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This review is from: The Imaginings (Kindle Edition)
The Imaginings starts out with a bang in a great visually terrifying first chapter when we're introduced to the main character's brother and a demon. When the demon later possesses David, and he, as the protagonist, begins a long painful journey of wandering through several states. He doesn't want harm to come to anyone if the demon feels the urge to rear its ugly head. But he can't stay completely away from humankind and never fail runs into someone along the way. A young girl whose parents met an unfortunate end during an encounter with the demon has telepathic visions of David throughout her life until she ultimately meets up with him again. I read this in an afternoon. The demon is like a horrific version of the baggage we all carry through life. I liked how the author made the demon emerge like a surge of emotion we've all experienced at one point or other. The book is well done and an enjoyable read.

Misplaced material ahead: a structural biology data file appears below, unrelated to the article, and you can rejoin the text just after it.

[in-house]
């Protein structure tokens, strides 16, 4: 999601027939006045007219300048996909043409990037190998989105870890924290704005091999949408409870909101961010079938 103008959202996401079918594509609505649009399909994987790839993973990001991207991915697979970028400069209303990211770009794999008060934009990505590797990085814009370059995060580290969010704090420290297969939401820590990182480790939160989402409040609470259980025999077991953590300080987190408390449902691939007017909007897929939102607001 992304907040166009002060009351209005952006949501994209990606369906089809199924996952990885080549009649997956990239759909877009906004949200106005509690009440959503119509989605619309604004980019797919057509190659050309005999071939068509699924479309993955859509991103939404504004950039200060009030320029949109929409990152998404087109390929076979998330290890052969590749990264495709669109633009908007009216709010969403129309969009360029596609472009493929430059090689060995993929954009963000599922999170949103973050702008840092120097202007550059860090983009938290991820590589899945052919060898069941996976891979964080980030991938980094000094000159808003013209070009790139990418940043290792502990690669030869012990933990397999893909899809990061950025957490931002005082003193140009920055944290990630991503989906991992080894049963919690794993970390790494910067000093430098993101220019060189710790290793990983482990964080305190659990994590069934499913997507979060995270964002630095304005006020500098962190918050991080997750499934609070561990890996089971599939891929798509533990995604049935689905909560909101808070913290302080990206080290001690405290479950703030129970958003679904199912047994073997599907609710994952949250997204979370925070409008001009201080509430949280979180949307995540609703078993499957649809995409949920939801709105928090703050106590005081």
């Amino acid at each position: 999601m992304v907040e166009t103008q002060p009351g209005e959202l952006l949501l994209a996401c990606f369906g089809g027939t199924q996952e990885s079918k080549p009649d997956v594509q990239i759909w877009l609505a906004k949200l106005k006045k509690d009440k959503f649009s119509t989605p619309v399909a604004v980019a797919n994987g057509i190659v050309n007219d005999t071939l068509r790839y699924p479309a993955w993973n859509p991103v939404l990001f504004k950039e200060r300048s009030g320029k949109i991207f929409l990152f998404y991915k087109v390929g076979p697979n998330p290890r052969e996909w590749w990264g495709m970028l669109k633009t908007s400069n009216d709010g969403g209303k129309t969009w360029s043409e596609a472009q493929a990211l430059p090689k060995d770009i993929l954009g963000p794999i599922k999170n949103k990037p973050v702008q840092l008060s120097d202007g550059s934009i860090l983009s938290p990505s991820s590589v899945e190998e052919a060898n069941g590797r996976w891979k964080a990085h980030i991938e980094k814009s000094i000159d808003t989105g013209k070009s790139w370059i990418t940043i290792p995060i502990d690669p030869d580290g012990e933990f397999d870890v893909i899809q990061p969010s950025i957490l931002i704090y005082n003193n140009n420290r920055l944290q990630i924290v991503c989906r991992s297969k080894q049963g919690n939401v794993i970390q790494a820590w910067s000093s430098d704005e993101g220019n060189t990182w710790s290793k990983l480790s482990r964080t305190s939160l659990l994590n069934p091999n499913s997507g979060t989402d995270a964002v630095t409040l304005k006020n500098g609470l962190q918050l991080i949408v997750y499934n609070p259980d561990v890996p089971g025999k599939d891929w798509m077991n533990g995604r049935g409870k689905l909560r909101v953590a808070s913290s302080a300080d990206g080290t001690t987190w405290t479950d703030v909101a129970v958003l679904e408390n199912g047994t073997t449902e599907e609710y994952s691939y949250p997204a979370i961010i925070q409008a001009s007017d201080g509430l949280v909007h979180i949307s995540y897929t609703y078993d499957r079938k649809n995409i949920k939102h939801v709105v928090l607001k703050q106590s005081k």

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4.0 out of 5 stars One hell of a ride through classic themes of good/evil and the battle each of us undergoes to support one and fight the other, January 13, 2012
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This review is from: The Imaginings (Kindle Edition)
So here we are, holiday week, Christmas is coming to my household, and what am I bringing you for Book Review Tuesday fare? Why, creepy, scary, horror of course! (teehee)

Actually, there's probably some interesting psychological analysis there - most people read horror for the same reason they read science fiction or fantasy/supernatural stuff: the escape. And what better time to escape than the holiday season? I don't know about you, but I'm beat - decorating, shopping, cards, gifts, parties are all great things, but the sheer volume sometimes overwhelms me. Especially since this year I'm doing it all while we are in the process of settling into New House (hooray for New House!)...